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Indigenous Peoples' Day Recognized for First Time in Michigan

Indigenous Peoples' Day events are aimed at bringing the community together in Traverse City.  Credit: Wolfgang Sauber/Wikimedia
Indigenous Peoples' Day events are aimed at bringing the community together in Traverse City. Credit: Wolfgang Sauber/Wikimedia
October 12, 2015

TRAVERSE CITY, Mich. – The second Monday in October should be celebrated as Indigenous Peoples' Day alongside
Columbus Day to better represent the consequences of Columbus' landing in North America, according to a number of groups holding celebrations today.

Traverse City is the first city in Michigan to recognize today as Indigenous Peoples’ Day.

Jose Mathus, executive director of Indigenous Alliance Without Borders, says the conventional narrative of Columbus as a hero is misguided.

"They say that Columbus discovered America and they say that he named us Indians,” he says. “And we say, ‘No, we were not discovered by Columbus or anybody else. Should not be a national holiday. We should not recognize a person that has not been good to the Indian community.’"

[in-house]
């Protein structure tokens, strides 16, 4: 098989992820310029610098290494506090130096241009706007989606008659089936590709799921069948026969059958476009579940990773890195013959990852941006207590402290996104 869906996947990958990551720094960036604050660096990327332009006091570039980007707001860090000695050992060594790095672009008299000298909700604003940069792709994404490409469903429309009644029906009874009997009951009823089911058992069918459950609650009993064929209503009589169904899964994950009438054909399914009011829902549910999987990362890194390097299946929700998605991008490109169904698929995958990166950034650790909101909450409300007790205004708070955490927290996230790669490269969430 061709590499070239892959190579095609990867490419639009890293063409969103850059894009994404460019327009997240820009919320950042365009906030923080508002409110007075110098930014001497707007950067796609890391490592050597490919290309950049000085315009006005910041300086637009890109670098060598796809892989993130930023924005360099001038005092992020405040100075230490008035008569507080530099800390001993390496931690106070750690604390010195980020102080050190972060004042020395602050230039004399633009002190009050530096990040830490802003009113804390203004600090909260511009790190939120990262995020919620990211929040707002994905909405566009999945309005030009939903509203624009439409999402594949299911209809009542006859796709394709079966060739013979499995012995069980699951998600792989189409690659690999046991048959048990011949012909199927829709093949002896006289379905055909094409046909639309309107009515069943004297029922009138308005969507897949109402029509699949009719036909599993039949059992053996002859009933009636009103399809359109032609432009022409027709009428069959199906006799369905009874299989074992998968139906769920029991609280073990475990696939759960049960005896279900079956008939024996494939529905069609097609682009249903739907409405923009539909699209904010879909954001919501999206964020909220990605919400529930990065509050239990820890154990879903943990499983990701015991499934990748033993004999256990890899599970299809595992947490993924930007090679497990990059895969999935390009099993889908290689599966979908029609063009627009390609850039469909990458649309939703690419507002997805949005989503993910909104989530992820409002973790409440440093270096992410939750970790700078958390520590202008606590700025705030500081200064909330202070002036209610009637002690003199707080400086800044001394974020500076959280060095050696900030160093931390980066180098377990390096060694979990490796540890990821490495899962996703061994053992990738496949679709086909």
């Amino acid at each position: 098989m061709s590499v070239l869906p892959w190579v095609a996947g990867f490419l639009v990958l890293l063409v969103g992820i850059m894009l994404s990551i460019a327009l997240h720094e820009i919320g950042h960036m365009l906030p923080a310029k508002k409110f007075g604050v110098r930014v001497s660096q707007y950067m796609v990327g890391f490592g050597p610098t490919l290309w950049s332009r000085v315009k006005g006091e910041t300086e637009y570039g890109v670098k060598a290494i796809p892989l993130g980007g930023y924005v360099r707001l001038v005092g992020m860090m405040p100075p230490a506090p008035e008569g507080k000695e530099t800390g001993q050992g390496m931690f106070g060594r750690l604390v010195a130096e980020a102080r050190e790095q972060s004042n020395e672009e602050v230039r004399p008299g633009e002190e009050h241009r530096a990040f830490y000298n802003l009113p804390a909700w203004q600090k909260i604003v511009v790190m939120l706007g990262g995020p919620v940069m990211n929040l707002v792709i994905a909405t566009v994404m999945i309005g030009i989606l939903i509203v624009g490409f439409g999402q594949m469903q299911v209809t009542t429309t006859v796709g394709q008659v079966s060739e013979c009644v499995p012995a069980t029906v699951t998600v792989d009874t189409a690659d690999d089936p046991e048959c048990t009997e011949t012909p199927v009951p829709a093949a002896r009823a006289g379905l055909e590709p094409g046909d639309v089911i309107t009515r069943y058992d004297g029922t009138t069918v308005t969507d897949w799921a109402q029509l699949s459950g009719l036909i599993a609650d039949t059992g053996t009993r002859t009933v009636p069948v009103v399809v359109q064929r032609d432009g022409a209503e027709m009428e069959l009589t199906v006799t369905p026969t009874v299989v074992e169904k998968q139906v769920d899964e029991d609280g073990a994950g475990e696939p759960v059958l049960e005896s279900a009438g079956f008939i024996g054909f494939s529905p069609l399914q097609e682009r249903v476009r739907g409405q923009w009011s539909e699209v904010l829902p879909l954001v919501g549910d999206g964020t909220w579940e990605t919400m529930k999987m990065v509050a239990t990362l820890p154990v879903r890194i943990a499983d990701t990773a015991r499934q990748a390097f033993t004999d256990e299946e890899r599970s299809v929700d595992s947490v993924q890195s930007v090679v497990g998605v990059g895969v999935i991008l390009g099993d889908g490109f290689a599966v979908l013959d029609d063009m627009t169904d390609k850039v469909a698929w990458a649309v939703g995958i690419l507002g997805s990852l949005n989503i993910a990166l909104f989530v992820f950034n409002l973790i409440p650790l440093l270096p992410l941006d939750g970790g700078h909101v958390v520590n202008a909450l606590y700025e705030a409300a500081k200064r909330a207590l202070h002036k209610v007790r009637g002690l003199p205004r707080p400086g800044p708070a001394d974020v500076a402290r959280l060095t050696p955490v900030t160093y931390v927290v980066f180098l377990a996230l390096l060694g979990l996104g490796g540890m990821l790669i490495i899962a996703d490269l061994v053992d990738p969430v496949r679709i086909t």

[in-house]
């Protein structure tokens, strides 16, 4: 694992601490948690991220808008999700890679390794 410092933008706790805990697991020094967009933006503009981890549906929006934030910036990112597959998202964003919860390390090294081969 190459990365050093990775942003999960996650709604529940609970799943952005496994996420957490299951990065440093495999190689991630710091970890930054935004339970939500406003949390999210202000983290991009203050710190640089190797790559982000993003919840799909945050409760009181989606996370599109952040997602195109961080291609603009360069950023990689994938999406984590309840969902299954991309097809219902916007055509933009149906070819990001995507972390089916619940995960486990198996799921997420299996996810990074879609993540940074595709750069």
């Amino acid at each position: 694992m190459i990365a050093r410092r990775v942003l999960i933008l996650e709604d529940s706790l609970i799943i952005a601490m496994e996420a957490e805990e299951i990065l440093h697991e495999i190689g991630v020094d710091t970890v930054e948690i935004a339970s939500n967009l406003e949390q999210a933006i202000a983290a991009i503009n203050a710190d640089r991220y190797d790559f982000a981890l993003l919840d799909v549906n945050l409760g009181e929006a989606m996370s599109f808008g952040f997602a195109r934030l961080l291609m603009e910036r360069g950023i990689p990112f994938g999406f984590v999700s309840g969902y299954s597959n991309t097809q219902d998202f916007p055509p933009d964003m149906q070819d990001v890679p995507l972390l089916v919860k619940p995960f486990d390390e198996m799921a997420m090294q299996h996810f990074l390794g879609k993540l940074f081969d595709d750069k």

Native American advocates note that Columbus' arrival brought previously unknown diseases to North America, which ravaged the local tribes. And settlers' clashes with the tribes resulted in much bloodshed.

To commemorate the first official Indigenous Peoples' Day in Traverse City, Northwestern Michigan College is hosting a night of music event.

Spokesman Todd Parker says it will showcase the positive connections between the tribal community and the college.

"This brings the community together,” he states. “This is very important.

“We have support from tribal and non-tribal entities within Traverse City. We have very deep ties to this area. We're focusing on arts and music and cultural awareness."

Mathus would like to see more respect for the positive role indigenous people have played in American history.

"We decided to promote Indigenous Peoples' Day so that we could educate the community on the contributions we have made and promote indigenous rights, culture, education and history," he states.

Meanwhile, Columbus Day is a centerpiece for Italian-Americans celebrating Italian Heritage Month in October.


Mary Kuhlman, Public News Service - MI